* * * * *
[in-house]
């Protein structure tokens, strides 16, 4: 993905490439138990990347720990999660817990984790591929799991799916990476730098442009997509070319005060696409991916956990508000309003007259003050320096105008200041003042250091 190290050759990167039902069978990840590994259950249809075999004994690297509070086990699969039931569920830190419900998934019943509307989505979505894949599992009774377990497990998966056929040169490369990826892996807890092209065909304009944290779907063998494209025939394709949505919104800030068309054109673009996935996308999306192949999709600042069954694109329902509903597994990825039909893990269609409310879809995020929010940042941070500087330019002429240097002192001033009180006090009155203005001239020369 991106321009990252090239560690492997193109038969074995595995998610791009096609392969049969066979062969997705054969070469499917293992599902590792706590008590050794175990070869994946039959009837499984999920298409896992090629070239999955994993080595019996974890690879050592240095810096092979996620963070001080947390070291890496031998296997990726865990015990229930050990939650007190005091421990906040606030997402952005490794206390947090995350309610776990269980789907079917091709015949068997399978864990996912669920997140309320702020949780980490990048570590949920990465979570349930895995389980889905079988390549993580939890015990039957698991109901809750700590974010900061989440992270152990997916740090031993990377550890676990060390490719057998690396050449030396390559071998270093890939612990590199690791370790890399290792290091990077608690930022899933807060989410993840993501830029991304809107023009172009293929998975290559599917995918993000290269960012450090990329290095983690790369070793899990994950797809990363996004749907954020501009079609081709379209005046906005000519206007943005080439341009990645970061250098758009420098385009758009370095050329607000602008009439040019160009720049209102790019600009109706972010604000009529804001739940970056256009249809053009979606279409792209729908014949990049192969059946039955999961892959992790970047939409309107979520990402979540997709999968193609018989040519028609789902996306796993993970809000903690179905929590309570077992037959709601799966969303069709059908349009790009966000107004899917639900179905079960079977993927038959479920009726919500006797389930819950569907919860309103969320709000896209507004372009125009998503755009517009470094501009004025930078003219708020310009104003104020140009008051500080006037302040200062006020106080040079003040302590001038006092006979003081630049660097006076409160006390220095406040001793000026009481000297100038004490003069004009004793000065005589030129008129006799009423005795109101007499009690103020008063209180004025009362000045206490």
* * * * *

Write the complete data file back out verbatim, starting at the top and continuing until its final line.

[in-house]
């Protein structure tokens, strides 16, 4: 993905490439138990990347720990999660817990984790591929799991799916990476730098442009997509070319005060696409991916956990508000309003007259003050320096105008200041003042250091 190290050759990167039902069978990840590994259950249809075999004994690297509070086990699969039931569920830190419900998934019943509307989505979505894949599992009774377990497990998966056929040169490369990826892996807890092209065909304009944290779907063998494209025939394709949505919104800030068309054109673009996935996308999306192949999709600042069954694109329902509903597994990825039909893990269609409310879809995020929010940042941070500087330019002429240097002192001033009180006090009155203005001239020369 991106321009990252090239560690492997193109038969074995595995998610791009096609392969049969066979062969997705054969070469499917293992599902590792706590008590050794175990070869994946039959009837499984999920298409896992090629070239999955994993080595019996974890690879050592240095810096092979996620963070001080947390070291890496031998296997990726865990015990229930050990939650007190005091421990906040606030997402952005490794206390947090995350309610776990269980789907079917091709015949068997399978864990996912669920997140309320702020949780980490990048570590949920990465979570349930895995389980889905079988390549993580939890015990039957698991109901809750700590974010900061989440992270152990997916740090031993990377550890676990060390490719057998690396050449030396390559071998270093890939612990590199690791370790890399290792290091990077608690930022899933807060989410993840993501830029991304809107023009172009293929998975290559599917995918993000290269960012450090990329290095983690790369070793899990994950797809990363996004749907954020501009079609081709379209005046906005000519206007943005080439341009990645970061250098758009420098385009758009370095050329607000602008009439040019160009720049209102790019600009109706972010604000009529804001739940970056256009249809053009979606279409792209729908014949990049192969059946039955999961892959992790970047939409309107979520990402979540997709999968193609018989040519028609789902996306796993993970809000903690179905929590309570077992037959709601799966969303069709059908349009790009966000107004899917639900179905079960079977993927038959479920009726919500006797389930819950569907919860309103969320709000896209507004372009125009998503755009517009470094501009004025930078003219708020310009104003104020140009008051500080006037302040200062006020106080040079003040302590001038006092006979003081630049660097006076409160006390220095406040001793000026009481000297100038004490003069004009004793000065005589030129008129006799009423005795109101007499009690103020008063209180004025009362000045206490």